BIOGRAPHICAL AND CRITICAL SOURCES:
Authors and Artists for Young Adults, Volume 29, Thomson Gale (Detroit, MI), 1999.
Americas, September, 1999, Cecilia Novella, review of Intimas suculencias: Tratago filosofico de cocina, p. 60.
Antioch Review, winter, 1998, p. 113.
Booklist, July, 1999, p. 1965; June 1, 2001, Kathleen Hughes, review of Swift as Desire, p. 1798.
Entertainment Weekly, April 23, 1993, p. 52; December 31, 1993, pp. 203-204; January 7, 1994, p. 47.
Hispanic Times, December/January 1996, p. 42.
Kirkus Reviews, July 1, 1996, p. 917.
Knight-Ridder/Tribune News Service, September 26, 2001, Marta Baber, review of Swift as Desire, p. K7344; October 10, 2001, Katrinka Blicke, review of Swift as Desire, p. K5186.
Library Journal, January, 1996, p. 81; July, 1996, p. 156; December, 2000, Wendy Miller, review of Between Two Fires: Intimate Writings on Life, Love, Food, and Flavor, p. 131; July, 2001, Mary Margaret Brown, review of Swift as Desire, p. 122; August, 2001, p. S33.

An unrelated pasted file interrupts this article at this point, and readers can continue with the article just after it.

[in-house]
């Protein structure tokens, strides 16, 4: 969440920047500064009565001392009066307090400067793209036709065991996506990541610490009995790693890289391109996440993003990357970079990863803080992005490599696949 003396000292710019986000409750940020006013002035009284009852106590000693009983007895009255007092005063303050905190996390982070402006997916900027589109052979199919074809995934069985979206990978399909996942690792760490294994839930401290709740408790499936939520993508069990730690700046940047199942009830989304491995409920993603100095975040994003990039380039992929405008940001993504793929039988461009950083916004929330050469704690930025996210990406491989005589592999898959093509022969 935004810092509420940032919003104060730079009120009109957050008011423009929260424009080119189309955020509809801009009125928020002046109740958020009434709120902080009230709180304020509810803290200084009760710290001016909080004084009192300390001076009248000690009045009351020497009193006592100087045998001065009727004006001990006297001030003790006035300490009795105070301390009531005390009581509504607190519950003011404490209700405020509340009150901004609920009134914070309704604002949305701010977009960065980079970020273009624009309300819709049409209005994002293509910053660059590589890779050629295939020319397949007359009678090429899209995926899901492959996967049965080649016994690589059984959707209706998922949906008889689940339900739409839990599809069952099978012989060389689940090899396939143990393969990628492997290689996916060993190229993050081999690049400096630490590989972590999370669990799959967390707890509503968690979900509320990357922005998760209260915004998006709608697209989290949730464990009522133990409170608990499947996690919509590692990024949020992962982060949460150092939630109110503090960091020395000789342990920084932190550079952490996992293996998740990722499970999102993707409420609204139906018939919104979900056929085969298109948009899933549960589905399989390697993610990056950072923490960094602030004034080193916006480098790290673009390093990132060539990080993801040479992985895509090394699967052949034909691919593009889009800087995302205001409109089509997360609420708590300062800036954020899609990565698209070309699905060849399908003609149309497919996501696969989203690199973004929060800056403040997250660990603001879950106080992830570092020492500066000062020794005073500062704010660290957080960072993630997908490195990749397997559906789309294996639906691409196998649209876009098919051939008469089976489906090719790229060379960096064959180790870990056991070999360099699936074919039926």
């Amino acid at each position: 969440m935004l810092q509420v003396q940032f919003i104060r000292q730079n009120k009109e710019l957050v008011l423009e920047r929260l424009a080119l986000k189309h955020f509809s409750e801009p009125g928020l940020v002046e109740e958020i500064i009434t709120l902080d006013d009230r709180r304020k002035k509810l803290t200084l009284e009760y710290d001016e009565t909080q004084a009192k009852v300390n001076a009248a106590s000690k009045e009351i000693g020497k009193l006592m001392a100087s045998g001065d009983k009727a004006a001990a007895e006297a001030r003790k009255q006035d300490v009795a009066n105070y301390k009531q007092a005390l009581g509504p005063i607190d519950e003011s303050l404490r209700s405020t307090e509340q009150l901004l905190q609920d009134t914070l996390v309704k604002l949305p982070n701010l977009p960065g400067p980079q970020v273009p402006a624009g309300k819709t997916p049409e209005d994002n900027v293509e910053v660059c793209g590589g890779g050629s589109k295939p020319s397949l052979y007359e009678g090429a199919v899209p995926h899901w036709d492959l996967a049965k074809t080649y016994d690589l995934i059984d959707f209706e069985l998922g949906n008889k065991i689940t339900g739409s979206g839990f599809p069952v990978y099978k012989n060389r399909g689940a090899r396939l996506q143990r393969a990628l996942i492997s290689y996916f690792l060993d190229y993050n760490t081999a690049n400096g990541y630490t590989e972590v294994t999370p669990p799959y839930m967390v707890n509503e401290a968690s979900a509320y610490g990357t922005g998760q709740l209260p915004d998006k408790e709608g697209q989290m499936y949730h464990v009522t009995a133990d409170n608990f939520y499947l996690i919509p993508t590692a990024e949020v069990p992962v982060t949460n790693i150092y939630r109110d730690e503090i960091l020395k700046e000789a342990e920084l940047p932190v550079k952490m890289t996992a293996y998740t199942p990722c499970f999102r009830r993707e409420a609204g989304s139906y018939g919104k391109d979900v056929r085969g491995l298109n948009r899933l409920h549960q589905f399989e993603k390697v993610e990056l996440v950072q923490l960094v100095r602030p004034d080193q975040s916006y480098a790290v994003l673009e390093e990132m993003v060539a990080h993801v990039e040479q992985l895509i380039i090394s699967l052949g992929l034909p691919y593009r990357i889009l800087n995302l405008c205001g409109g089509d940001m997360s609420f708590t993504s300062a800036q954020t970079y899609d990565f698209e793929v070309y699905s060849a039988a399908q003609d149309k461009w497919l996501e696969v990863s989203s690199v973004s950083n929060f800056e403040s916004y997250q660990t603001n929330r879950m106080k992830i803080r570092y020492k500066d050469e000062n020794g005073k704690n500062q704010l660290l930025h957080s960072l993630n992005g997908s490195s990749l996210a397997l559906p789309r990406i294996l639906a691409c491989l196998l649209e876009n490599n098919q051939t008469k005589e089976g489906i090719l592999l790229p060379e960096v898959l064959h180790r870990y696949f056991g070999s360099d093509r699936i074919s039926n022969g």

Los Angeles Times Book Review, November 1, 1992, p. 6.
Ms., November/ December, 1993, p. 75.
Nation, June 14, 1993, p. 846.
New Republic, March 1, 1993, pp. 24-25.
New Statesman, August 27, 2001, Rachel Cooke, "Pleasure Zone," p. 39.
New Yorker, June 27, 1994, p. 80.
New York Times, March 31, 1993, pp. C1, C8; October 7, 2001, William Ferguson, review of Swift as Desire, p. 22.
New York Times Book Review, November 17, 1996, p. 11.
Publishers Weekly, May 17, 1993, p. 17; August 15, 1994, p. 13; October 3, 1994, p. 40; February 5, 1996, p. 24; July 3, 2000, John F. Baker, "Esquival Back to Family for Crown," p. 12; December 4, 2000, review of Between Two Fires, p. 70; July 16, 2001, review of Swift as Desire, p. 165.
School Library Journal, September, 2001, Adriana Lopez, review of Swift as Desire, p. S33; November, 2001, Molly Connally, review of Swift as Desire, p. 191.
Time, April 5, 1993, pp. 62-63.
Times Literary Supplement, October 18, 1996, p. 23; October 5, 2001, Claudia Pugh-Thomas, review of Swift as Desire, p. 26.
Tribune Books (Chicago), October 18, 1992, p. 8.
Washington Post, September 25, 1992, p. B2.
World Press Review, February, 1996, p. 43.